Smelly fart forces speaker to suspend parliament debate in Kenya

Smelly fart forces speaker to suspend parliament debate in Kenya

A member of the Kenyan parliament farted so powerfully during a debate that it had to be canceled.

Local media reported that the pungent smell was released into the air on Wednesday at the Kenyan regional assembly. The people present then tried to identify the culprit.

Julius Gaya is reported to have said: "Honourable Speaker, one of us has polluted the air and I know who it is."

The Kenyan parliament. Credit: Getty

The accused, however, turned the situation into a simple case of 'whoever smelt it dealt it' replying: "I am not the one. I cannot do such a thing in front of my colleagues."

Speaker Edwin Kakach then tried to diffuse the situation - literally - by suggesting that the parliament take to take a break and air fresheners are brought in, saying: "Make it pleasant. Get whatever flavor you will find in any office, whether it's vanilla or strawberry."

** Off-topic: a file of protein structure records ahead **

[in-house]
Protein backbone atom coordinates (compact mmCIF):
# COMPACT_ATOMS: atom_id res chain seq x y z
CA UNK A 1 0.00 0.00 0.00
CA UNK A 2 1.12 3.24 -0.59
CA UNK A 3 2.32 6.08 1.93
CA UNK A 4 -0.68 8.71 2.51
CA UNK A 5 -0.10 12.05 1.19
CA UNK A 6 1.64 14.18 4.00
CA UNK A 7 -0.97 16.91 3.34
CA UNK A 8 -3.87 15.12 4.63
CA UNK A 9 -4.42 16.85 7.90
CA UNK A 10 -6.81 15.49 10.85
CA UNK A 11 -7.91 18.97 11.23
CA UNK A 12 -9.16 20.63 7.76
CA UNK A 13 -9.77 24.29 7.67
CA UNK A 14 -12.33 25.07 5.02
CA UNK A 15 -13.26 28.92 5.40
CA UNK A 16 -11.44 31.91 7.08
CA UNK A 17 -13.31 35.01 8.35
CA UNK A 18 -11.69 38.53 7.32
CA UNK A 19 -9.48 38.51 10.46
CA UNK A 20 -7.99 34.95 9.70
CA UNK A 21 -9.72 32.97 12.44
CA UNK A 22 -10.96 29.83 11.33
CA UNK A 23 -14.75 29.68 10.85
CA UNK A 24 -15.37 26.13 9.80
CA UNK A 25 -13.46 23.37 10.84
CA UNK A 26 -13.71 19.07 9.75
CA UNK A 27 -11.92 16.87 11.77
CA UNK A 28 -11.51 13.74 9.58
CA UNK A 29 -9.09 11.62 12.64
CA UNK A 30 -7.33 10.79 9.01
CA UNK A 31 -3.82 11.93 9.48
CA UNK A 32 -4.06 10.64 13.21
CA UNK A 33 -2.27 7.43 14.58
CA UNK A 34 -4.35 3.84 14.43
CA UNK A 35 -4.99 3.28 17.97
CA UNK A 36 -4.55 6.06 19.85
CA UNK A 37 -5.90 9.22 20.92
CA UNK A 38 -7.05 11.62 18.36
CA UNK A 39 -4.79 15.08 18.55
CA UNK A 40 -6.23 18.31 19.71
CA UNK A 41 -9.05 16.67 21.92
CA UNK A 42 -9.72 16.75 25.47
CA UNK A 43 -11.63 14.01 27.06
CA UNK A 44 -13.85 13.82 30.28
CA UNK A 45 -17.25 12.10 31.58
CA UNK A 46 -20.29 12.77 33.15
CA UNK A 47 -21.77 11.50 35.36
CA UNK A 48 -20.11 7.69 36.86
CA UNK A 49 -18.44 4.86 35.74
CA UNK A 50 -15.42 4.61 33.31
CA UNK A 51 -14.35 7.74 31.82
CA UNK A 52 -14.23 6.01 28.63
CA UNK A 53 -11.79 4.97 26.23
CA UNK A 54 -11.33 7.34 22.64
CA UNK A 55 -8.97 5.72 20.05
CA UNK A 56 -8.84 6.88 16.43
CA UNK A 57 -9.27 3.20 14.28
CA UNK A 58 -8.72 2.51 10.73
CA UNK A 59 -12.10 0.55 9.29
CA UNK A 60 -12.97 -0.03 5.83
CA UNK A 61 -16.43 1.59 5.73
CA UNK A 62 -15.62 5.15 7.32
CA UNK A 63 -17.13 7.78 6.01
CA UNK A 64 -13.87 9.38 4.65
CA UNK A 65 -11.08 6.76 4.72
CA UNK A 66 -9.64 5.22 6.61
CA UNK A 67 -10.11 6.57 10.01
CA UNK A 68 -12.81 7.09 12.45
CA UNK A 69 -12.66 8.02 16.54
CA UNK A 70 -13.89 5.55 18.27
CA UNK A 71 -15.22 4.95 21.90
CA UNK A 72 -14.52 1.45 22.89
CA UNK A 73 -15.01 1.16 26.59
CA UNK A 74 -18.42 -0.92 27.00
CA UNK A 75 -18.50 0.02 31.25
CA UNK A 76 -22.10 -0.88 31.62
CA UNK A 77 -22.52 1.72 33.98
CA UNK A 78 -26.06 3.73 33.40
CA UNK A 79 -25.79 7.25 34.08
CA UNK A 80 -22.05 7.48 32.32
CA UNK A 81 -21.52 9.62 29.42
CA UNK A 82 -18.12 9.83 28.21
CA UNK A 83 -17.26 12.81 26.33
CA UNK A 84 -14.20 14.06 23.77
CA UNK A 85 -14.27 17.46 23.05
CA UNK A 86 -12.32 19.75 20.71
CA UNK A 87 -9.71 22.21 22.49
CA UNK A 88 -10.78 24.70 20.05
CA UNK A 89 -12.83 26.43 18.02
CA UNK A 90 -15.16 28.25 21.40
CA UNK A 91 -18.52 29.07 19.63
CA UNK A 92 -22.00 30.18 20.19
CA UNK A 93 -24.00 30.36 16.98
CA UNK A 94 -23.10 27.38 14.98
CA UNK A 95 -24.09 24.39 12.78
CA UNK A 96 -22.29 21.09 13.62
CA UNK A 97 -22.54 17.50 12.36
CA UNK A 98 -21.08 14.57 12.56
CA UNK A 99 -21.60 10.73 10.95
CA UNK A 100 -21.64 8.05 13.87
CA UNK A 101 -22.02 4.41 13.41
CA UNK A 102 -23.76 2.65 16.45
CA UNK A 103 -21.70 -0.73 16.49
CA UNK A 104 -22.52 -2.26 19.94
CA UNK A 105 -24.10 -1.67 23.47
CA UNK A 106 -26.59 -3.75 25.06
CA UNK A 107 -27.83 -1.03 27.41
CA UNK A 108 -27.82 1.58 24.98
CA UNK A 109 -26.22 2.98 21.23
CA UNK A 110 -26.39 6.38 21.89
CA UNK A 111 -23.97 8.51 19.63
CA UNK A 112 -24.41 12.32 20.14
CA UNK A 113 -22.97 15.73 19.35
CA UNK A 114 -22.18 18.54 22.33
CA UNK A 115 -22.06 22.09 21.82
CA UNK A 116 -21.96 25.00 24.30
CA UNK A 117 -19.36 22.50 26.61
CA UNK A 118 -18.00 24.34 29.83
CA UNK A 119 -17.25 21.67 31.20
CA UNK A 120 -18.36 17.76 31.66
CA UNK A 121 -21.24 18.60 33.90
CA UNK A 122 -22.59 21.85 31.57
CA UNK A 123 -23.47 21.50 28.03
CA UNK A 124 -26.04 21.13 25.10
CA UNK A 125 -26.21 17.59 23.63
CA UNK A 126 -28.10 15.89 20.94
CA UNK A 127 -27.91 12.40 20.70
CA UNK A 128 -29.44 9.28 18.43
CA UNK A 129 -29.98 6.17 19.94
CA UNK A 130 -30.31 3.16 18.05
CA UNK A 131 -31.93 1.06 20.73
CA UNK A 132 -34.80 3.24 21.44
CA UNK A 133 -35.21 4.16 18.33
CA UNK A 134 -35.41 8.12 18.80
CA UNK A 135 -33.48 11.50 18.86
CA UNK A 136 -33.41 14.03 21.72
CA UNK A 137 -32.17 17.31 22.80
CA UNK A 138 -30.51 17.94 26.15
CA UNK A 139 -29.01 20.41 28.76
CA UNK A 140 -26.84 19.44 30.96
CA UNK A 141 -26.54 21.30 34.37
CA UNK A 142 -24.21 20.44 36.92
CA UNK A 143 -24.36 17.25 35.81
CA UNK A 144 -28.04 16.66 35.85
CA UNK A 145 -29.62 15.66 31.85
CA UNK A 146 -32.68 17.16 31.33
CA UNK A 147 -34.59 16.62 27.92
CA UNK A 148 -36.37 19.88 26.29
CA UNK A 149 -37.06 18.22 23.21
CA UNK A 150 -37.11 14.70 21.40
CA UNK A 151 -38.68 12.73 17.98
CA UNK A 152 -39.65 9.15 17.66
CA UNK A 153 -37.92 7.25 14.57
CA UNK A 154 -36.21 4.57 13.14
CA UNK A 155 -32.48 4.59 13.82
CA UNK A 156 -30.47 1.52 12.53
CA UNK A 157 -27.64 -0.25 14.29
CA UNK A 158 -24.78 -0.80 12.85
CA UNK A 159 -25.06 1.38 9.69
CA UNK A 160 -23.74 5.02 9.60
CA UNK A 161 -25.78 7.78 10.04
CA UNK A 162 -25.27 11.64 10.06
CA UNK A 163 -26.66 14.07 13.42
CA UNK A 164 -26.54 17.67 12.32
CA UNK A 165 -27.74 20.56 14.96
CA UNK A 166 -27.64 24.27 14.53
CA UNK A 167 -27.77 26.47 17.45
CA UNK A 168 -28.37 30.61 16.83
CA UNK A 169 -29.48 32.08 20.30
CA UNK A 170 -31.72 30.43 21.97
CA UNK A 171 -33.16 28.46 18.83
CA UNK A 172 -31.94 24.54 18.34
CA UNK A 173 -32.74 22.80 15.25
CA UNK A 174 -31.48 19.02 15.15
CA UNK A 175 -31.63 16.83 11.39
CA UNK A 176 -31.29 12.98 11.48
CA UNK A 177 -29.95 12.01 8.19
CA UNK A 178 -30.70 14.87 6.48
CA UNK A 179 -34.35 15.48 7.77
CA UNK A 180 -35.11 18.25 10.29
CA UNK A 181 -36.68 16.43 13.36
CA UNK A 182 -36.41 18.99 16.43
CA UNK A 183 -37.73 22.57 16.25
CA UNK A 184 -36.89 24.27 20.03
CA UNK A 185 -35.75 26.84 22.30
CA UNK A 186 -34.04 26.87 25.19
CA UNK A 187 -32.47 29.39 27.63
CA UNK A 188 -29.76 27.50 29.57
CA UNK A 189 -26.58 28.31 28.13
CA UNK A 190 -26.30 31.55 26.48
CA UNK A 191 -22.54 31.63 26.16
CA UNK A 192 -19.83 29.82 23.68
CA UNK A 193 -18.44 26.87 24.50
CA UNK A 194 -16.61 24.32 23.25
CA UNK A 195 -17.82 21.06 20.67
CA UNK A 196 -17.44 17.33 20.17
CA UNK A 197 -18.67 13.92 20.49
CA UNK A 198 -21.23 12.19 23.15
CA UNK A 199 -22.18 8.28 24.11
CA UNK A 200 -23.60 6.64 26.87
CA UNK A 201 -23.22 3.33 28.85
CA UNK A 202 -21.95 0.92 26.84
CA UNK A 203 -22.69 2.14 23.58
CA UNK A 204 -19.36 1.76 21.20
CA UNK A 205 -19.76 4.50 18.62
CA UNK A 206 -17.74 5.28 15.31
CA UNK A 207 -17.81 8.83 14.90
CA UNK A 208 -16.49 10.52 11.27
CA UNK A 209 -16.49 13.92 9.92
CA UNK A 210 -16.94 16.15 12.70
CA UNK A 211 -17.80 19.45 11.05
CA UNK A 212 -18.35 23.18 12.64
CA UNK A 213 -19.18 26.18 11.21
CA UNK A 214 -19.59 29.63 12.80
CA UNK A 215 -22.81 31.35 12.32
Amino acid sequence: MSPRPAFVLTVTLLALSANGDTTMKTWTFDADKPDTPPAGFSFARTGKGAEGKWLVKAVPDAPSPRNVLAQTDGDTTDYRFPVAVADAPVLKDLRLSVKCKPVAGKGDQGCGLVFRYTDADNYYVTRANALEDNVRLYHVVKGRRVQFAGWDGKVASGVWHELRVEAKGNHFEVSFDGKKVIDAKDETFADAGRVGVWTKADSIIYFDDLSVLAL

"We cannot continue sitting in an environment that smells bad."

A man farting. Credit: Getty

Thankfully, the smell soon disappeared and the parliament was able to continue its debate.

And if this has inspired you to hold it in the next time you feel a fart coming on, you might want to reconsider as dietetics and nutrition expert, Professor Clare Collins, said it can cause 'abdominal distention'. A phenomenon which means "some gas [will be] reabsorbed into the circulation and exhaled in your breath."

She continued: "Holding on too long means the build-up of intestinal gas will eventually escape via an uncontrollable fart."

This is likely what happened to our friend in Kenya.

Spoke being dispensed into the air. Credit: Getty

Collins then explained why we fart: "It can be from swallowing air, or from carbon dioxide produced when stomach acid mixes with bicarbonate in the small intestine.

"Or gasses can be produced by bacteria that are located in the large intestine."

The average person farts eight times a day, according to a study, and flatulence can apparently be worsened in certain environments.

"Pressurised cabins on airplanes mean you're more likely to pass flatus due to the gas volume expanding at the lower cabin pressure, compared to being on the ground," Collins said.